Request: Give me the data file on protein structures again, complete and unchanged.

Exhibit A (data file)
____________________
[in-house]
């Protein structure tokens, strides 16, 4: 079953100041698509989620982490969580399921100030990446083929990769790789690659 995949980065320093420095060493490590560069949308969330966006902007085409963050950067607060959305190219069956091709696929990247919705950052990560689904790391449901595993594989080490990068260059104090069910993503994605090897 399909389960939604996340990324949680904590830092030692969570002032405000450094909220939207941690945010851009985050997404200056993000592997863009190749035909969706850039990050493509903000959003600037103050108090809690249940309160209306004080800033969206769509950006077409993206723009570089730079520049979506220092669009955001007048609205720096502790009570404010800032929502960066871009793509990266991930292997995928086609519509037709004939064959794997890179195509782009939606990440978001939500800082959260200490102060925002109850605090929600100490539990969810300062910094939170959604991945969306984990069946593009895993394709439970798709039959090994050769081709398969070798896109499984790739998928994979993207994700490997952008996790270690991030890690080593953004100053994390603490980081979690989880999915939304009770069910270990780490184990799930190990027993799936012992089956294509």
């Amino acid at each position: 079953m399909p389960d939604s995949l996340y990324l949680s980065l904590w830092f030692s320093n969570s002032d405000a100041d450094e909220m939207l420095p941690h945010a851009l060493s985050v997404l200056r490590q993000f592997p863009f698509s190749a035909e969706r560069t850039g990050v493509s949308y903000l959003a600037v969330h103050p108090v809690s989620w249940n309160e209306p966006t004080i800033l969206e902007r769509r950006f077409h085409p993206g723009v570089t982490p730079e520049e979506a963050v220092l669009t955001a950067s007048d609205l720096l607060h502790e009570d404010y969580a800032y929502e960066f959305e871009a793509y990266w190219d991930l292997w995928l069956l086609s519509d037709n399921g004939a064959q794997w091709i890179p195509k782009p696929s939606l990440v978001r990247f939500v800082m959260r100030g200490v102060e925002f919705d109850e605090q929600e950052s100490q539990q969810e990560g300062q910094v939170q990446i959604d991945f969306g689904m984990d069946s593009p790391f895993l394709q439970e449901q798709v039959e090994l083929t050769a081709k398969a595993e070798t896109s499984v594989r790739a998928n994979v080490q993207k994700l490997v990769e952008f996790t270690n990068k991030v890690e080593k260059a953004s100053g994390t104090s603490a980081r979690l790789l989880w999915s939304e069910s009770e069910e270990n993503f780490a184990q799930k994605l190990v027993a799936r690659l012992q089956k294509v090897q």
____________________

[in-house]
């Protein structure tokens, strides 16, 4: 079953100041698509989620982490969580399921100030990446083929990769790789690659 995949980065320093420095060493490590560069949308969330966006902007085409963050950067607060959305190219069956091709696929990247919705950052990560689904790391449901595993594989080490990068260059104090069910993503994605090897 399909389960939604996340990324949680904590830092030692969570002032405000450094909220939207941690945010851009985050997404200056993000592997863009190749035909969706850039990050493509903000959003600037103050108090809690249940309160209306004080800033969206769509950006077409993206723009570089730079520049979506220092669009955001007048609205720096502790009570404010800032929502960066871009793509990266991930292997995928086609519509037709004939064959794997890179195509782009939606990440978001939500800082959260200490102060925002109850605090929600100490539990969810300062910094939170959604991945969306984990069946593009895993394709439970798709039959090994050769081709398969070798896109499984790739998928994979993207994700490997952008996790270690991030890690080593953004100053994390603490980081979690989880999915939304009770069910270990780490184990799930190990027993799936012992089956294509």
């Amino acid at each position: 079953m399909p389960d939604s995949l996340y990324l949680s980065l904590w830092f030692s320093n969570s002032d405000a100041d450094e909220m939207l420095p941690h945010a851009l060493s985050v997404l200056r490590q993000f592997p863009f698509s190749a035909e969706r560069t850039g990050v493509s949308y903000l959003a600037v969330h103050p108090v809690s989620w249940n309160e209306p966006t004080i800033l969206e902007r769509r950006f077409h085409p993206g723009v570089t982490p730079e520049e979506a963050v220092l669009t955001a950067s007048d609205l720096l607060h502790e009570d404010y969580a800032y929502e960066f959305e871009a793509y990266w190219d991930l292997w995928l069956l086609s519509d037709n399921g004939a064959q794997w091709i890179p195509k782009p696929s939606l990440v978001r990247f939500v800082m959260r100030g200490v102060e925002f919705d109850e605090q929600e950052s100490q539990q969810e990560g300062q910094v939170q990446i959604d991945f969306g689904m984990d069946s593009p790391f895993l394709q439970e449901q798709v039959e090994l083929t050769a081709k398969a595993e070798t896109s499984v594989r790739a998928n994979v080490q993207k994700l490997v990769e952008f996790t270690n990068k991030v890690e080593k260059a953004s100053g994390t104090s603490a980081r979690l790789l989880w999915s939304e069910s009770e069910e270990n993503f780490a184990q799930k994605l190990v027993a799936r690659l012992q089956k294509v090897q």